While many countries are taking the first steps to loosen restrictions put in place due to the spread of the novel coronavirus, fears of the virus are continuing to impact travel and tourism, reports Maritime Executive. A number of the world’s leading ports have recently announced that they will continue their restrictions hampering a recovery for the global cruise industry.
With the coronavirus pandemic shutting down the cruise industry for several months, Caribbean islands have been left in limbo, facing hard choices on what comes next, when and if cruise ships return, USA Today reports. Most islands in the Caribbean are highly dependent on tourism, with cruise ships and the related services that they provide responsible for a large percentage of jobs for residents.
While the mid-March shutdown came after the Caribbean’s high season, a full summer without the regular work that cruise ships bring in could have lasting economic consequences.
When Caio Saldanha and his fiancée Jessica Furlan arrived in the US in early March, they were looking forward to a new life working on board a lavish cruise ship. Working on Celebrity Cruise’s Celebrity Infinity was supposed to be a fresh start, the next chapter in their lives together, reports the BBC.
The managing director for Australia and New Zealand at Royal Caribbean International, Smith takes over from outgoing chairman Sture Myrmell, president of Carnival Australia and P&O Cruises Australia, who has concluded his two-year term reports Travel Weekly Australia.
It marks a return to the role for Smith, having previously served as CLIA Australasia chairman from 2011 to 2015. He was also on the board of CLIA Europe from 2016 to 2019.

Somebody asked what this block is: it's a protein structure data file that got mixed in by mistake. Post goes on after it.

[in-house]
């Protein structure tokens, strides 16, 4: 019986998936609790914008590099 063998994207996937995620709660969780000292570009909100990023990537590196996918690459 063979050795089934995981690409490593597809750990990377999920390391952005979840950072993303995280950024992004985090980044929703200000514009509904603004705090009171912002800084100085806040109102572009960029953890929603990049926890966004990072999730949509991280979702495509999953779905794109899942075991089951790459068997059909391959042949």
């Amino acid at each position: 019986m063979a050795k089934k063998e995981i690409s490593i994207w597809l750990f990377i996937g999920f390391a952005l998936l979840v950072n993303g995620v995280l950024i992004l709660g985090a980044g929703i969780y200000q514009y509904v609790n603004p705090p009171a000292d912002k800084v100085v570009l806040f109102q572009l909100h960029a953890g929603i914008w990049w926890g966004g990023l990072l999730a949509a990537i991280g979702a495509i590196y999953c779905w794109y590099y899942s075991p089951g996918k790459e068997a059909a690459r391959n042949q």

Hundreds of stranded Jamaican cruise ship workers finally arrived back home Tuesday after a tense high seas standoff between Jamaica and Royal Caribbean Cruises Ltd. over how to repatriate them, and months of being trapped on board, reports MSN/Miami Herald.
Jamaica Prime Minister Andrew Holness announced late Monday that his government and the cruise company had finally reached an agreement over the reentry of “the largest number of Jamaicans at any one time” since the outbreak of the COVID-19 pandemic.
More than 160 seafarers from Italy landed at Goa’s Dabolim international airport by a special chartered plane on Wednesday and were being examined for Covid-19, an official said. “168 seafarers have arrived at the Goa airport, according to Daily Hunt.
Another batch of seafarers is expected to arrive in Goa later today,” an Airport Authority of India official said.
Two hundred and nineteen (219) St. Lucians, employed to two cruiselines will be repatriated on Friday, reports Market Screener. According to a government statement on Wednesday, the St. Lucians who are employees of Carnival Glory and Caribbean Princess cruise ships have over the past month been desirous of returning home due to industry challenges presented by the COVID-19 pandemic.
Two more vessels arrived at the Port of Cape Town this month, bringing home South Africans who have been away from home throughout the lockdown. More ships are scheduled to reach the Mother City’s shores in coming days, bringing locals back to their families, Capetown Etc reports.
“The South African Maritime Safety Authority (SAMSA) can confirm the arrival of two passenger vessels at the Port of Cape Town. The vessels, The Crown Princess and the Island princess arrived on the 16th of May 2020 on a scheduled stop,” said SAMSA
It’s a grim outlook for Juneau operators who were depending on the cruise ship season, reports KINY. That was the description offered by Travel Juneau President and CEO Liz Perry on Action Line. She said the majority of travel industry businesses are in jeopardy unless they were able to put away significant reserves over the last two to three years. Perry explained that they make their year-long expenses in the five-month-long cruise ship season.
Carnival has been sailing some rough seas over the past several months. Even before the coronavirus pandemic hit, the cruise line company was in the eye of a storm of a different kind—regulatory probation following a chronic history of environmental violations, reports Compliance Week.